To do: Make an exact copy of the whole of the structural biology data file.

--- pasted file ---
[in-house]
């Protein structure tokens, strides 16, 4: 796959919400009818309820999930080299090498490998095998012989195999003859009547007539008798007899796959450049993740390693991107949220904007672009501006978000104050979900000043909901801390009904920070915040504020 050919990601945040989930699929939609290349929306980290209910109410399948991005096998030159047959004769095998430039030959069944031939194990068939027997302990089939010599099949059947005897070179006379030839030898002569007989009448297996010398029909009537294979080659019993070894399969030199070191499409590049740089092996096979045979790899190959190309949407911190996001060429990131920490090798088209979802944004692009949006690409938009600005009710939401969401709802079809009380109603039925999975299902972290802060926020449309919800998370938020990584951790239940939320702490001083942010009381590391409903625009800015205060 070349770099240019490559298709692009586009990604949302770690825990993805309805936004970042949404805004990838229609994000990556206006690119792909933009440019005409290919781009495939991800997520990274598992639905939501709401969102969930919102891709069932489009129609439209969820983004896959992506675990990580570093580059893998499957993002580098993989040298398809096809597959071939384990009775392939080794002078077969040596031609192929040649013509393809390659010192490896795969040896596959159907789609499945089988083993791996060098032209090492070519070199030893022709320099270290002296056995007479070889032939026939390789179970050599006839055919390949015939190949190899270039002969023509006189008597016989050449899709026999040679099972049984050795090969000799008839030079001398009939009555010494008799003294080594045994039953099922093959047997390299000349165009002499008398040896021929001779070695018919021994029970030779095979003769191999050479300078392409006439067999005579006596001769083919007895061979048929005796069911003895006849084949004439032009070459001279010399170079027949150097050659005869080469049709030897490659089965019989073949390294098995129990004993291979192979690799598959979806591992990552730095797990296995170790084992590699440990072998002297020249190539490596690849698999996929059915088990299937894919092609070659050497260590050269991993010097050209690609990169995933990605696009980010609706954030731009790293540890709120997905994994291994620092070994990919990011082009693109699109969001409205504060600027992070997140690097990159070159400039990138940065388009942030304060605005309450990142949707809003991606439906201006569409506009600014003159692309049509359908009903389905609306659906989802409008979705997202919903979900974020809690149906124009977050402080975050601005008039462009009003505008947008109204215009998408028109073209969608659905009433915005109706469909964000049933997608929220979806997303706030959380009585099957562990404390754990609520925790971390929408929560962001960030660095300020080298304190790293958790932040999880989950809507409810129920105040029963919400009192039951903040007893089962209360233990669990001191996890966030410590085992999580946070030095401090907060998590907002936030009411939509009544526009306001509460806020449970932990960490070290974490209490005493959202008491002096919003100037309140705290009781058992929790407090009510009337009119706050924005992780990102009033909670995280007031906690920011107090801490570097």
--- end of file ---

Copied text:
[in-house]
């Protein structure tokens, strides 16, 4: 796959919400009818309820999930080299090498490998095998012989195999003859009547007539008798007899796959450049993740390693991107949220904007672009501006978000104050979900000043909901801390009904920070915040504020 050919990601945040989930699929939609290349929306980290209910109410399948991005096998030159047959004769095998430039030959069944031939194990068939027997302990089939010599099949059947005897070179006379030839030898002569007989009448297996010398029909009537294979080659019993070894399969030199070191499409590049740089092996096979045979790899190959190309949407911190996001060429990131920490090798088209979802944004692009949006690409938009600005009710939401969401709802079809009380109603039925999975299902972290802060926020449309919800998370938020990584951790239940939320702490001083942010009381590391409903625009800015205060 070349770099240019490559298709692009586009990604949302770690825990993805309805936004970042949404805004990838229609994000990556206006690119792909933009440019005409290919781009495939991800997520990274598992639905939501709401969102969930919102891709069932489009129609439209969820983004896959992506675990990580570093580059893998499957993002580098993989040298398809096809597959071939384990009775392939080794002078077969040596031609192929040649013509393809390659010192490896795969040896596959159907789609499945089988083993791996060098032209090492070519070199030893022709320099270290002296056995007479070889032939026939390789179970050599006839055919390949015939190949190899270039002969023509006189008597016989050449899709026999040679099972049984050795090969000799008839030079001398009939009555010494008799003294080594045994039953099922093959047997390299000349165009002499008398040896021929001779070695018919021994029970030779095979003769191999050479300078392409006439067999005579006596001769083919007895061979048929005796069911003895006849084949004439032009070459001279010399170079027949150097050659005869080469049709030897490659089965019989073949390294098995129990004993291979192979690799598959979806591992990552730095797990296995170790084992590699440990072998002297020249190539490596690849698999996929059915088990299937894919092609070659050497260590050269991993010097050209690609990169995933990605696009980010609706954030731009790293540890709120997905994994291994620092070994990919990011082009693109699109969001409205504060600027992070997140690097990159070159400039990138940065388009942030304060605005309450990142949707809003991606439906201006569409506009600014003159692309049509359908009903389905609306659906989802409008979705997202919903979900974020809690149906124009977050402080975050601005008039462009009003505008947008109204215009998408028109073209969608659905009433915005109706469909964000049933997608929220979806997303706030959380009585099957562990404390754990609520925790971390929408929560962001960030660095300020080298304190790293958790932040999880989950809507409810129920105040029963919400009192039951903040007893089962209360233990669990001191996890966030410590085992999580946070030095401090907060998590907002936030009411939509009544526009306001509460806020449970932990960490070290974490209490005493959202008491002096919003100037309140705290009781058992929790407090009510009337009119706050924005992780990102009033909670995280007031906690920011107090801490570097």